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Self-Sufficiency: A Practice of Fellowship, Stewardship, and Liberation.

For the majority of human history, self-sufficiency was the main way of life. A family, or a group of families, would harvest their sustenance from God’s creation. Either they foraged fruits and vegetables that grew wild, or they propagated seeds and began agricultural settlements. Either they hunted wild game for their meat, or domesticated and bred meat animals. Regardless, the self-sufficient lifestyle is physically taxing, mentally demanding, and requires constant adaptation. To be self-sufficient requires a form of primal thinking and acting; which is largely why self-sufficiency has become a less popular way of life for 21st-century humans. In a day and age when your sustenance can be appropriated in a matter of minutes, why would someone bother with such a grueling and difficult lifestyle?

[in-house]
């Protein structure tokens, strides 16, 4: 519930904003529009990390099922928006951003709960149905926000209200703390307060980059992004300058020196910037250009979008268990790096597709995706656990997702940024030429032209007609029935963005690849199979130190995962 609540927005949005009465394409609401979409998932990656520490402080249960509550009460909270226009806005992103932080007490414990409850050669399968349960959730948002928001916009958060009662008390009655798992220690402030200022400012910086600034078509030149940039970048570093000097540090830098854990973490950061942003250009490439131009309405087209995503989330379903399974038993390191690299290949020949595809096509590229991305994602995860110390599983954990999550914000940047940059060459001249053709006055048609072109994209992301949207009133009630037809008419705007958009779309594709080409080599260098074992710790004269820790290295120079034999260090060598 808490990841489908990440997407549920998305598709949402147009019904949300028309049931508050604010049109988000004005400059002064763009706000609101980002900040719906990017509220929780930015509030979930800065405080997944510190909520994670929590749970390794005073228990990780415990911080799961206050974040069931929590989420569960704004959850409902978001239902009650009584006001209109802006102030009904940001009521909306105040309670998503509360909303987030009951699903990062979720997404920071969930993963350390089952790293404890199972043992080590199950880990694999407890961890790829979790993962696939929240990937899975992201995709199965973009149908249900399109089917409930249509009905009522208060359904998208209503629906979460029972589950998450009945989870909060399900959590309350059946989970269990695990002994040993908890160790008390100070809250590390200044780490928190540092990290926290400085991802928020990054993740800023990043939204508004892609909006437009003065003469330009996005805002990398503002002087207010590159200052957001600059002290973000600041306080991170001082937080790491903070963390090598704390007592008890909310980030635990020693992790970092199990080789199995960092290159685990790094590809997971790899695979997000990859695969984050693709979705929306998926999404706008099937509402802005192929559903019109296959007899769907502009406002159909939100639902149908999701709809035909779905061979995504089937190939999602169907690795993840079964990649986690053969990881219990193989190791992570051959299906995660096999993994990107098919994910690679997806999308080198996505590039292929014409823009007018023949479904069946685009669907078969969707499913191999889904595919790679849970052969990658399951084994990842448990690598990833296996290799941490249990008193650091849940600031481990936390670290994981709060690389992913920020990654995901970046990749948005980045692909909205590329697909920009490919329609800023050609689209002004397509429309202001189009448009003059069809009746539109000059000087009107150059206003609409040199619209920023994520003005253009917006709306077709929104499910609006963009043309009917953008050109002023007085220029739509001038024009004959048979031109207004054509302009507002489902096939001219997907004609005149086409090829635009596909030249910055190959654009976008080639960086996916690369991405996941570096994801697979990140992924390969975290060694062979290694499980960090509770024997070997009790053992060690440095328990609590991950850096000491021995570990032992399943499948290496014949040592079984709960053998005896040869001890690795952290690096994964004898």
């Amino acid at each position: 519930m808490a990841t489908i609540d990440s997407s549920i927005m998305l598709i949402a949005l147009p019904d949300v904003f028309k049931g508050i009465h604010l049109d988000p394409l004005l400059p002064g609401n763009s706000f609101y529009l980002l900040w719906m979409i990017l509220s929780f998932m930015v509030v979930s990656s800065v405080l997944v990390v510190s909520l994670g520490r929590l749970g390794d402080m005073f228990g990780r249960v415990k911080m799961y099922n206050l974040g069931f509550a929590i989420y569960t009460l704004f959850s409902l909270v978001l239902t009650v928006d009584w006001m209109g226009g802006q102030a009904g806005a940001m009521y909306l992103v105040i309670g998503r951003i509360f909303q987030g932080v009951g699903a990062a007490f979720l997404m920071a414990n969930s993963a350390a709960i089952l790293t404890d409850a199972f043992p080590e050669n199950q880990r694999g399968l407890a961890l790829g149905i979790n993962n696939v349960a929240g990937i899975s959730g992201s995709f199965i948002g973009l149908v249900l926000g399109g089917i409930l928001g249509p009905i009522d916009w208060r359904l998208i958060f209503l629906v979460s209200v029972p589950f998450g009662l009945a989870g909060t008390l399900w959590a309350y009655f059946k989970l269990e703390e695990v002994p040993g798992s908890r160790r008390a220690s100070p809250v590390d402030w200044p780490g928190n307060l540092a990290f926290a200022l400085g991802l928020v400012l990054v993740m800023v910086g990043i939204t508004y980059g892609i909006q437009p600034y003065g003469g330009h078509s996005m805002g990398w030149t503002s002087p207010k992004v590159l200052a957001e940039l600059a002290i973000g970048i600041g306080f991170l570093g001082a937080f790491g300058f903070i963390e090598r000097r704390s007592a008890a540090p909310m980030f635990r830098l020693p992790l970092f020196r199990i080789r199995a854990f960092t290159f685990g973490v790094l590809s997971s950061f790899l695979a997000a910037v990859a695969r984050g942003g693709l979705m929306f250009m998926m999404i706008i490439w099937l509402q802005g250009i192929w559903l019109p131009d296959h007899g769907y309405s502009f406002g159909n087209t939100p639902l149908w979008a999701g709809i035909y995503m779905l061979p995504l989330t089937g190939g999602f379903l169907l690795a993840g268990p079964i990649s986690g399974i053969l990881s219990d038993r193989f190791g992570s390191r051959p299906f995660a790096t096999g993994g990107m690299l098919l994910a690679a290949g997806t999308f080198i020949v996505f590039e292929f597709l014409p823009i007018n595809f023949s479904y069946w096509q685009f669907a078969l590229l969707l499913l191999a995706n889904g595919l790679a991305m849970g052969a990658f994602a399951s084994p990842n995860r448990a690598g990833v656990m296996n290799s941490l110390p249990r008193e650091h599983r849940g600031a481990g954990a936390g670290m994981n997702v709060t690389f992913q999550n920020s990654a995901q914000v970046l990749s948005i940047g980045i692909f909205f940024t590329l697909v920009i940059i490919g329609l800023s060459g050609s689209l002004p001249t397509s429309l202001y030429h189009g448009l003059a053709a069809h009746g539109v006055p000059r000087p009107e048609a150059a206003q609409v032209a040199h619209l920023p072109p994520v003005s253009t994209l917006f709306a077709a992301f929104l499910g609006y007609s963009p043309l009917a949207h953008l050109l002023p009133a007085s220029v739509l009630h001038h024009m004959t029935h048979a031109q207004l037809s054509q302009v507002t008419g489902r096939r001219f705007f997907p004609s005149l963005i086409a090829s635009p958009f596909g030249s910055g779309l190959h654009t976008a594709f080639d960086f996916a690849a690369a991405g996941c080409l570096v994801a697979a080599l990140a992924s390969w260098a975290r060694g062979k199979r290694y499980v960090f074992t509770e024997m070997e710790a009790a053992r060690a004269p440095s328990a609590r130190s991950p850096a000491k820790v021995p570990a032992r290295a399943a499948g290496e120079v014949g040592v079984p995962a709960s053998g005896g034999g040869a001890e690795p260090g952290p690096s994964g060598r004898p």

In order to succeed at homesteading, one must put themselves in a mindset that has been evolutionarily forgotten, or at least “archived.” Humans formerly had to think in ways of survival that differ drastically from the way most people survive in the 21st century. Most modern individuals assume life is about acquiring a good education (usually by accumulating debt,) getting a decent job (usually not an ideal vocation), and making money (usually what never seems like enough), ultimately spending it all on means of modern survival. In contrast, our ancestors had to think in “simpler” ways; however, “simple” should not suggest intellectual stagnancy. They had to appropriate their survival from their surroundings – from God’s good and beautiful creation – which demanded an exhaustive ecological knowledge. Because of this, self-sufficiency requires men and women to be more reliant on the provisions of the Lord, and less dependent on the inventions of man; directly leading to less excess consumption and production.